Have I ever told you I love tai yang bing? Sure I did! 😛 I even researched how to make tai yang bing and eventually made it from scratch with the help of cookbook and video. You can check out my tai yang bing recipe here if you’re interested to try it yourself. They’re so yummy and worth it.
Ok, so I went to Taiwan early this month (Nov 2015) and you bet I didn’t forget about this sweet treats. Just like pineapple cake, sun cake or more commonly known as tai yang bing (太陽餅) is a must-buy Taiwan food souvenir. I bought tai yang bing from three shops; Li Yi, Sugar & Spice and Chia Te and will be comparing them below. Read on if you want to know more.
From my Taiwan travel planning stage (Taipei-Jiufen visit), Li Yi was my number one must-try tai yang bing shop (made this choice due to online opinions). I went to Sugar & Spice because of their nougats… so I thought why not get a box of sun cakes as well? Then Chia Te was because I was there for the pineapple cakes. So yeah, why not again? Hehehe
When I sampled Li Yi’s tai yang bing in their Jiufen main shop, my heart made a loud thud sound. Yeah, I was severely disappointed. But I went ahead and bought a box home. My initial plan was to buy 2-3 boxes! There are no tai yang bing samples to try at Sugar & Spice and Chia Te.
Although they are sun cakes, each company named their sun cakes differently. Li Yi called it butter sun cake, Sugar & Spice called it classic original sun cake and Chia Te named it simply sun cakes.
Interesting fact: I read somewhere that the original sun cake is pale in color (without egg wash).
|Li Yi tai yang bing||Sugar & Spice tai yang bing||Chia Te tai yang bing|
|Price per piece||NT$30||NT$30||NT$28|
|Diameter (in cm)||8.5||8||9|
|Shelf life||15 days||15 days||15 days|
|Color||dark golden brown||pale golden with red marking||golden brown|
|Flaky & layers observations||Least flaky and least layers||Very flaky and many layers.||Very flaky and many layers|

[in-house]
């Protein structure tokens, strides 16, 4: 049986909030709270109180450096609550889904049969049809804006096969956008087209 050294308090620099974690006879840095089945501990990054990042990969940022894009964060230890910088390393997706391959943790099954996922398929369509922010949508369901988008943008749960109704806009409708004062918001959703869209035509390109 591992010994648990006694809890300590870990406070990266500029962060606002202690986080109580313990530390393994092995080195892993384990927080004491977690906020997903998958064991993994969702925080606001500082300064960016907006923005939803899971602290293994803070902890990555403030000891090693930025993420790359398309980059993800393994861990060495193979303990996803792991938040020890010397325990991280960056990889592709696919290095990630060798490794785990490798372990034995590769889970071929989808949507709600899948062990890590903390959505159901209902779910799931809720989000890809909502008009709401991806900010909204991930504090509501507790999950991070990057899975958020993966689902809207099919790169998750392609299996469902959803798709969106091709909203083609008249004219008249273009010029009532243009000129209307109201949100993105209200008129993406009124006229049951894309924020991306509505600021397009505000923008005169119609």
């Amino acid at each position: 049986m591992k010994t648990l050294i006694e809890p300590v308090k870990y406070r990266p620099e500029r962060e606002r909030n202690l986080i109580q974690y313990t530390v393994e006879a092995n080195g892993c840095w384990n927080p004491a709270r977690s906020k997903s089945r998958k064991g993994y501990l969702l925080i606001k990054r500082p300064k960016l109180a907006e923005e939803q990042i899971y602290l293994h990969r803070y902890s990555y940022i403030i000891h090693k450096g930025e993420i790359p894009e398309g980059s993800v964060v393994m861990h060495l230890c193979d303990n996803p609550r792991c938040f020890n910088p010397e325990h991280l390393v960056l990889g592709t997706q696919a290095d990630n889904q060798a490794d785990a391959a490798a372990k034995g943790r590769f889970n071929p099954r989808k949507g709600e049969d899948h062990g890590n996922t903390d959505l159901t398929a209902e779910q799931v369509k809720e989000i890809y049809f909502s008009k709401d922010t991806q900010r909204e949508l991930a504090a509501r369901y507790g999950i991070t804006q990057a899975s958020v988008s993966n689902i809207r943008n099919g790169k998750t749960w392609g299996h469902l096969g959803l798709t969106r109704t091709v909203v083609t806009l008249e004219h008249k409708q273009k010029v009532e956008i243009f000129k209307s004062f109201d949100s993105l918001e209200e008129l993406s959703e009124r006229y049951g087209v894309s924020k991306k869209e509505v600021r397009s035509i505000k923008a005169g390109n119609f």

Li Yi’s tai yang bing has the least flakiness and layers. It smells of butter but in a weird kind of way – disagreeable odor (the reason I was disappointed). The pastry and crust are soft. Sweetness of the maltose is perfect when you bite into it together with the pastry. Maltose taste very different from the other two… more on a salty side.
Sugar & Spice’s tai yang bing has lots of beautiful layers and is very flaky. It smells milky and buttery. The pastry is crisp and not soft. It is the sweetest of all the three. Maltose taste similar to Chia Te.
Chia Te’s tai yang bing also has lots of layers and flakiness. It smells milky and buttery and its pastry is also crisp. Sweetness is just right, blending well with the pastry. In terms of taste, Chia Te’s and Sugar & Spice’s tai yang bings have quite a few similarities.
Chia Te has the largest tai yang bing size and cost the least. They all have very short shelf life so it’s wise to buy just the right amount. Whether you prefer a flaky tai yang bing or a less sweet one… it’s your choice. 🙂
My dad and sis prefer Chia Te although Sugar & Spice doesn’t lack too far behind while mom likes Li Yi. My preference are also between Chia Te and Sugar & Spice but I prefer Sugar & Spice by a bit more because it’s sweeter and I like sweet stuff. If I didn’t compare these three sun cakes all at one go, I like them all when eaten individually at different times and day. Funny eh.
1. A total of 30 pieces of tai yang bing were consumed in the span of 15 days by four people. Of that 10 pieces from Li Yi, 8 pieces from Sugar & Spice and 12 pieces from Chia Te.
2. Two people had tai yang bing overloaded because they ate it the most.
3. Despite all that, that one person (me!) still love tai yang bing LOADS!
Tsk, I also made a post about Chia Te’s and Li Yi’s pineapple cakes. Read on.